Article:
As President Barack Obama accepted the Nobel Peace Prize in December 2009, he was ramping up the drone war in Afghanistan and Pakistan. Conservatives were thrilled to hear him invoke "evil" in Oslo.  But as applied to Afghanistan, the concept is unconvincing.  Are Americans really a righteous people with a right to use armies, bombers, rockets, drones, and mines against people living in other countries who engage in religious practices of which we disapprove and who are deemed evil because they use insurrection, conspiracy, and terrorism to resist us?

The truth is that the United States has embraced drone warfare without sufficient discussion.  United for Peace of Pierce County believes that our nation's embrace of drone warfare is a grave mistake.

The embrace of this way of waging war undermines the Constitution and destabilizes the international system by undermining the principles of the United Nations Charter.  Drone warfare is incompatible with the ideal of the rule of law, which is the only plausible foundation for lasting international peace.

Drone warfare sends us down a slippery slope to targeted assassination without judicial process.  In the case of Anwar al-Awlaki, killed in Yemen by drone on Sept. 30, 2011, the Obama administration has already engaged an extrajudicial execution of an American citizen.  Two weeks later, his 16-year-old son, also an American citizen, was also killed in a drone strike.  Such attacks are a convenient means of eliminating enemies and are bound to prove irresistible to those in power.  Our embrace of drone warfare brings the day closer when it will be used in domestic situations as well.

Drones kill far too many civilians. By their nature they inevitably inflict enormous "collateral damage."  In her book Drone Warfare: Killing by Remote Control (OR Books, 2012), Medea Benjamin writes that "According to statistics kept by the New America Foundation, from 2004-2011, between 1,717 and 2,680 individuals were killed, and of those, between 293 and 471 were civilians" (pp. 103-04).  The U.K.-based Bureau of Investigative Journalism gives higher figures higher, saying that between 2,562 and 3,325 were killed in that timeframe.  Of those, between 474 and 881 were civilians, 176 of them children (CNN, Sept. 25, 2012).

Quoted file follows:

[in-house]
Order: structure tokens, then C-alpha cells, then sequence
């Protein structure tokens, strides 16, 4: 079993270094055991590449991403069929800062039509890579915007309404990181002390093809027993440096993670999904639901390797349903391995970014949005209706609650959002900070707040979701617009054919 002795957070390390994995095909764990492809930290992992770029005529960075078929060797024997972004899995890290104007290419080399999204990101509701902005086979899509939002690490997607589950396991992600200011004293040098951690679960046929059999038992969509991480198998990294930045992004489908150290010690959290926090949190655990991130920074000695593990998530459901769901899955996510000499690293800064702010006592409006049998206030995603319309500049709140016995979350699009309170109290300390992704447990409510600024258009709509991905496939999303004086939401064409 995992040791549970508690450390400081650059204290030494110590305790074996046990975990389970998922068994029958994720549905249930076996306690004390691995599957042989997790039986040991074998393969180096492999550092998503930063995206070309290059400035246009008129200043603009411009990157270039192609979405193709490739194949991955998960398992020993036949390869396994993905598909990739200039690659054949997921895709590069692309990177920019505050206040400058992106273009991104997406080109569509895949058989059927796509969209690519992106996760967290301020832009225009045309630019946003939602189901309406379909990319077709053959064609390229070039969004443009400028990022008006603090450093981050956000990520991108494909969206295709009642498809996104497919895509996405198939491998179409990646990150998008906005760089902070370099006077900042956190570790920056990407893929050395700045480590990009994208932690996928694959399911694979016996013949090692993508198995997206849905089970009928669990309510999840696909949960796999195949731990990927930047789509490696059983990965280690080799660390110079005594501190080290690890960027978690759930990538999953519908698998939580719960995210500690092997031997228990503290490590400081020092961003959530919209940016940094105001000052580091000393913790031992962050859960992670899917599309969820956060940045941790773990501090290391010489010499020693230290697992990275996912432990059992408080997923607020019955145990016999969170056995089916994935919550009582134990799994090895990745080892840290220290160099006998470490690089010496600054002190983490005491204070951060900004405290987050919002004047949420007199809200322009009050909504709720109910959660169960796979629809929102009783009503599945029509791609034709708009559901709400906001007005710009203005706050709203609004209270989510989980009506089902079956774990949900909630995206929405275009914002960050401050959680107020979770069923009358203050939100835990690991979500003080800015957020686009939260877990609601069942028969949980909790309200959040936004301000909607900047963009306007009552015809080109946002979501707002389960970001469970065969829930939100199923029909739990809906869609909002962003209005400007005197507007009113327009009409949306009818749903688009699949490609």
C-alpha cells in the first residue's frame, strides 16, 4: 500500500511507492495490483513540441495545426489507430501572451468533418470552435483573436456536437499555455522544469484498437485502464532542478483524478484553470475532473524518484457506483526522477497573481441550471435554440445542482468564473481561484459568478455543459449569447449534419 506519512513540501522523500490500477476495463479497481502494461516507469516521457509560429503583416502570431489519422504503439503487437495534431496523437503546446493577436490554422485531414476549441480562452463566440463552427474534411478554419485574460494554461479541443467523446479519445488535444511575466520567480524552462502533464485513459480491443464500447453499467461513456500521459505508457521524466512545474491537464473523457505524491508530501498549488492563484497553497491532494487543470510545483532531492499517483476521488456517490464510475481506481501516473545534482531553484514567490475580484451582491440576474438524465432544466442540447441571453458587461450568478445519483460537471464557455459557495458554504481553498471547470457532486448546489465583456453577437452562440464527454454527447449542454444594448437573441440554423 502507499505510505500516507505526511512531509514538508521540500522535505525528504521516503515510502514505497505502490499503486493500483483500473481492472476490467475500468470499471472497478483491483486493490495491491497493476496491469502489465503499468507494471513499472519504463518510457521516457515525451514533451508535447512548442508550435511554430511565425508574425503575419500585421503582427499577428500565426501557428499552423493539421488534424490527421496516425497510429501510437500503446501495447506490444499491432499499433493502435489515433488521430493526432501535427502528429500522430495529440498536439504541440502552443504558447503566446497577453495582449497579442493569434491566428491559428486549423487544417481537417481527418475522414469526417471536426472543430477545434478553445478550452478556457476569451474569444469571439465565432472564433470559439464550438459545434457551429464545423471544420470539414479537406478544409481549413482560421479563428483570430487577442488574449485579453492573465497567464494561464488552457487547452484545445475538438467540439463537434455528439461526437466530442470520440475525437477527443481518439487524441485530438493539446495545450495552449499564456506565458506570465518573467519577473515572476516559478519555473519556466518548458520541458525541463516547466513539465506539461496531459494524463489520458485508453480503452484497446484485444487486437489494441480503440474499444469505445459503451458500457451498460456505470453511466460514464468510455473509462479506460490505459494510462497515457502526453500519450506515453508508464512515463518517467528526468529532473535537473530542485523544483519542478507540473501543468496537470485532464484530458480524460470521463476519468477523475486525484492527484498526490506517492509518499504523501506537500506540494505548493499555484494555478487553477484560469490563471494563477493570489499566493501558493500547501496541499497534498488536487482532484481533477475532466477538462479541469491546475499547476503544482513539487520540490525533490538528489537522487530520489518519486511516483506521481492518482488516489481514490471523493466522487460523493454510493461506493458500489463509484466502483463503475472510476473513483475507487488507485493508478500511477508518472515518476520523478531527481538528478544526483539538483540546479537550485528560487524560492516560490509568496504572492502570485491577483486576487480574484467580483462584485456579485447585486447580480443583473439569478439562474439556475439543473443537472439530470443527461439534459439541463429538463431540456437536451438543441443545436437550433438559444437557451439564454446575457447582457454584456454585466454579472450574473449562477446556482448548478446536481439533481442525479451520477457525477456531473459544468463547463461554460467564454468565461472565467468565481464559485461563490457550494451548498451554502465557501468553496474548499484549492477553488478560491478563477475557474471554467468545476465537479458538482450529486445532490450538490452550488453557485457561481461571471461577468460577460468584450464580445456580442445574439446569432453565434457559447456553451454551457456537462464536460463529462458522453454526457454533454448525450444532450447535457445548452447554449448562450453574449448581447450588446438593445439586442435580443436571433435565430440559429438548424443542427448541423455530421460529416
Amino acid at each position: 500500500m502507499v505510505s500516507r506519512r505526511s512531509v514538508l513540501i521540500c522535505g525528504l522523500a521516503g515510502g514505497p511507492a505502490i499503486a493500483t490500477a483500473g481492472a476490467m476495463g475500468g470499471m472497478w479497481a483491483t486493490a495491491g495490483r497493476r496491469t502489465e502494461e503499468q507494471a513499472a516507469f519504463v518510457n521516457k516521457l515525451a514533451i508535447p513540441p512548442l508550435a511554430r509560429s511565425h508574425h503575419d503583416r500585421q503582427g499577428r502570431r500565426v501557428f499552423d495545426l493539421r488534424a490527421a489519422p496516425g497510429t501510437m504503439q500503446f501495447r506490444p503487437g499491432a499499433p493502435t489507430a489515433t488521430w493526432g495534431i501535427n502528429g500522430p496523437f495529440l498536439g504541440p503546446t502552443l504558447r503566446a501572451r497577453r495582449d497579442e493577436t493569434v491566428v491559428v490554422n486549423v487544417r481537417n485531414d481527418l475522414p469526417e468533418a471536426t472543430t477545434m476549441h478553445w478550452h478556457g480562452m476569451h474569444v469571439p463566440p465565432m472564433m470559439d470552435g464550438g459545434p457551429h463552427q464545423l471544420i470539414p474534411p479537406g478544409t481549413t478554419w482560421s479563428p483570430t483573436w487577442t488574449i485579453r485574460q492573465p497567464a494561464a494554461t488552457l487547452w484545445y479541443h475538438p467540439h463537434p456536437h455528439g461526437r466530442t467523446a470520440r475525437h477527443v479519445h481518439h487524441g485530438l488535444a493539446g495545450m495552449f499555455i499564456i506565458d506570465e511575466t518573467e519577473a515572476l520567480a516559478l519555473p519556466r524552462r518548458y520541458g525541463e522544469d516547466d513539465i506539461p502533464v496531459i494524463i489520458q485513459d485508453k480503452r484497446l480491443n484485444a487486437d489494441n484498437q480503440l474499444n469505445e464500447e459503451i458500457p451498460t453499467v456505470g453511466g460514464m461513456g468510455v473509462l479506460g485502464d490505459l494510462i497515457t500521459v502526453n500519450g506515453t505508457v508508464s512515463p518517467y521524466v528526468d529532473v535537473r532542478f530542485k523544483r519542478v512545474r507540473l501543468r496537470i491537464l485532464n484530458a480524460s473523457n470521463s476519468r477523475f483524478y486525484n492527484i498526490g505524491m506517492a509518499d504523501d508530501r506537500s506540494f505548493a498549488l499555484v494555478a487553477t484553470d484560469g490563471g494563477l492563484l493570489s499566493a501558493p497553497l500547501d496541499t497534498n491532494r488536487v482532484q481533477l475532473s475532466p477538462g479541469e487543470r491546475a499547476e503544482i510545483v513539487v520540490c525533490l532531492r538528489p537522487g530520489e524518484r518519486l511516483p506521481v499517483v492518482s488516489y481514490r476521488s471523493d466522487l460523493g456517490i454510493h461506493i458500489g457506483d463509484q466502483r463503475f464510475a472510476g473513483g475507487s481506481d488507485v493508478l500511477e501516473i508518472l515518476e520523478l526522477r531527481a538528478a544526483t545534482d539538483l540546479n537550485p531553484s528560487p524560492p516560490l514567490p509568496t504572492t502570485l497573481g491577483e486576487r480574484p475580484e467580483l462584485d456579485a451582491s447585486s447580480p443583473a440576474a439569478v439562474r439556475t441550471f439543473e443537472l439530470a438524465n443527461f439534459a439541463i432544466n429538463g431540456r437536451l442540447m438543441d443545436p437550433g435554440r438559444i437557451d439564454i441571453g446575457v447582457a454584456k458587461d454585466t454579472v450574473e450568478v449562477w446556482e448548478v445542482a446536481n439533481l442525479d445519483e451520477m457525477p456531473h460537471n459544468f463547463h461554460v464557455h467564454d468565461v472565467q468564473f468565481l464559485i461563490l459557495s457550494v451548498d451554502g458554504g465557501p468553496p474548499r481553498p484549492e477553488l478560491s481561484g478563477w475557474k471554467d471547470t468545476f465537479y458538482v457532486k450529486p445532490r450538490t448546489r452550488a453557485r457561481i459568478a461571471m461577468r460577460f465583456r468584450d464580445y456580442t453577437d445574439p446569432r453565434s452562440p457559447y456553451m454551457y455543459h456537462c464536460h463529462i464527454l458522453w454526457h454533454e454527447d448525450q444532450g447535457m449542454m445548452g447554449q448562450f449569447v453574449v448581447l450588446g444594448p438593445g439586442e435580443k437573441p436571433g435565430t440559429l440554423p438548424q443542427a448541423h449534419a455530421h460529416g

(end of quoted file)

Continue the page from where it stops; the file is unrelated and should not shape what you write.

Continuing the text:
This problem cannot be solved by declaring (as the Obama administration has) that all those killed are to be considered enemy combatants unless evidence emerges otherwise.  This is nothing but a grotesque modern version of the medieval concept of trial by ordeal, in which the survival of the accused was regarded as proof of innocence and death proved guilt.

Drones dehumanize war in ways that have subtle ramifications.  Like so many modern technologies, the reality of human relations is obscured and often completely lost.  This is the case both for the drone warrior and for the victim.  As a result, a process of demonization on both sides ensues, prolonging and deepening hostilities and misunderstanding.  There is no end to the evil this can produce, as Jeremy Scahill suggested recently when he observed:  "What is happening to this country?  We have become a nation of assassins.  We have become a nation that is somehow silent in the face of the idea that assassination should be one of the centerpieces of U.S. policy” (quoted in a May 2012 article entitled "Five Reasons Drone Assassinations Are Illegal," by Bill Quigley, Janet Mary Riley Distinguished Professor of Law at Loyola University New Orleans School of Law).

Drones will ultimately prove to be counterproductive.  Because the damage they inflict is relatively limited compared to, say, nuclear weapons, they appeal to short-sighted calculators of costs and benefits.  But precisely because of this, their dehumanizing character is more insidiously immoral, and is all but certain to produce asymmetrical blowback effects that the drone warriors are unable to anticipate or even imagine.  One thinks of Thomas Jefferson's remark:  "I tremble for my country when I reflect that God is just" (Notes on the State of Virginia, 1785).

None of these developments is inevitable. In 2009, a coalition known as the Alliance to Resist Robotic Warfare & Society (ARROWS) formed, followed in 2010 by a U.K.-based coalition called the Drone Campaign Network led by Chris Cole, a former director of the Fellowship of Reconciliation.  This public campaign against drones can lead to a treaty banning drones, just as the International Campaign Against Landmines led to the Mine Ban Treaty that banned landmines in 1997.  We endorse this international movement opposing drone warfare.


"We nonviolently oppose the reliance on unilateral military actions rather than cooperative diplomacy."